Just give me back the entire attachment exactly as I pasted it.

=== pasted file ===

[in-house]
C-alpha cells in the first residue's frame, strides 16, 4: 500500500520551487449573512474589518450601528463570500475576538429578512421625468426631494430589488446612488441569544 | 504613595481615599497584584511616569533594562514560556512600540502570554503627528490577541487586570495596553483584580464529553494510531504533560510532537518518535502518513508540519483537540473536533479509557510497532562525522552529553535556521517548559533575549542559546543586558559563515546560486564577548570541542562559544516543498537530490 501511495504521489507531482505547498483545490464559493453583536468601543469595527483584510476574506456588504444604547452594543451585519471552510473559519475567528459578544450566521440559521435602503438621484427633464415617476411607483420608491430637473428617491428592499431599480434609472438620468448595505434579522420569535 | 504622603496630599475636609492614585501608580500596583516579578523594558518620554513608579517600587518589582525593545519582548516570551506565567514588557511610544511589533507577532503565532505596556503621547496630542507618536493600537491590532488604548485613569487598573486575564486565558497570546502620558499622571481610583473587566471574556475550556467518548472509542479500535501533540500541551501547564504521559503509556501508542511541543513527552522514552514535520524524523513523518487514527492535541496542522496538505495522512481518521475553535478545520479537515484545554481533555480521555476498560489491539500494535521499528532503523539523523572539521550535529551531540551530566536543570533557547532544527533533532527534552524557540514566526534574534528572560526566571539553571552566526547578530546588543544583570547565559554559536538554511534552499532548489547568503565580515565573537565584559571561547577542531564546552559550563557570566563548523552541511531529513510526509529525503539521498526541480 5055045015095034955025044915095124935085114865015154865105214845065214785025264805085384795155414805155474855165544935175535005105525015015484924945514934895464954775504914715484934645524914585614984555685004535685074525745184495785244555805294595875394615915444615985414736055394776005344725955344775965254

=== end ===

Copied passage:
[in-house]
C-alpha cells in the first residue's frame, strides 16, 4: 500500500520551487449573512474589518450601528463570500475576538429578512421625468426631494430589488446612488441569544 | 504613595481615599497584584511616569533594562514560556512600540502570554503627528490577541487586570495596553483584580464529553494510531504533560510532537518518535502518513508540519483537540473536533479509557510497532562525522552529553535556521517548559533575549542559546543586558559563515546560486564577548570541542562559544516543498537530490 501511495504521489507531482505547498483545490464559493453583536468601543469595527483584510476574506456588504444604547452594543451585519471552510473559519475567528459578544450566521440559521435602503438621484427633464415617476411607483420608491430637473428617491428592499431599480434609472438620468448595505434579522420569535 | 504622603496630599475636609492614585501608580500596583516579578523594558518620554513608579517600587518589582525593545519582548516570551506565567514588557511610544511589533507577532503565532505596556503621547496630542507618536493600537491590532488604548485613569487598573486575564486565558497570546502620558499622571481610583473587566471574556475550556467518548472509542479500535501533540500541551501547564504521559503509556501508542511541543513527552522514552514535520524524523513523518487514527492535541496542522496538505495522512481518521475553535478545520479537515484545554481533555480521555476498560489491539500494535521499528532503523539523523572539521550535529551531540551530566536543570533557547532544527533533532527534552524557540514566526534574534528572560526566571539553571552566526547578530546588543544583570547565559554559536538554511534552499532548489547568503565580515565573537565584559571561547577542531564546552559550563557570566563548523552541511531529513510526509529525503539521498526541480 5055045015095034955025044915095124935085114865015154865105214845065214785025264805085384795155414805155474855165544935175535005105525015015484924945514934895464954775504914715484934645524914585614984555685004535685074525745184495785244555805294595875394615915444615985414736055394776005344725955344775965254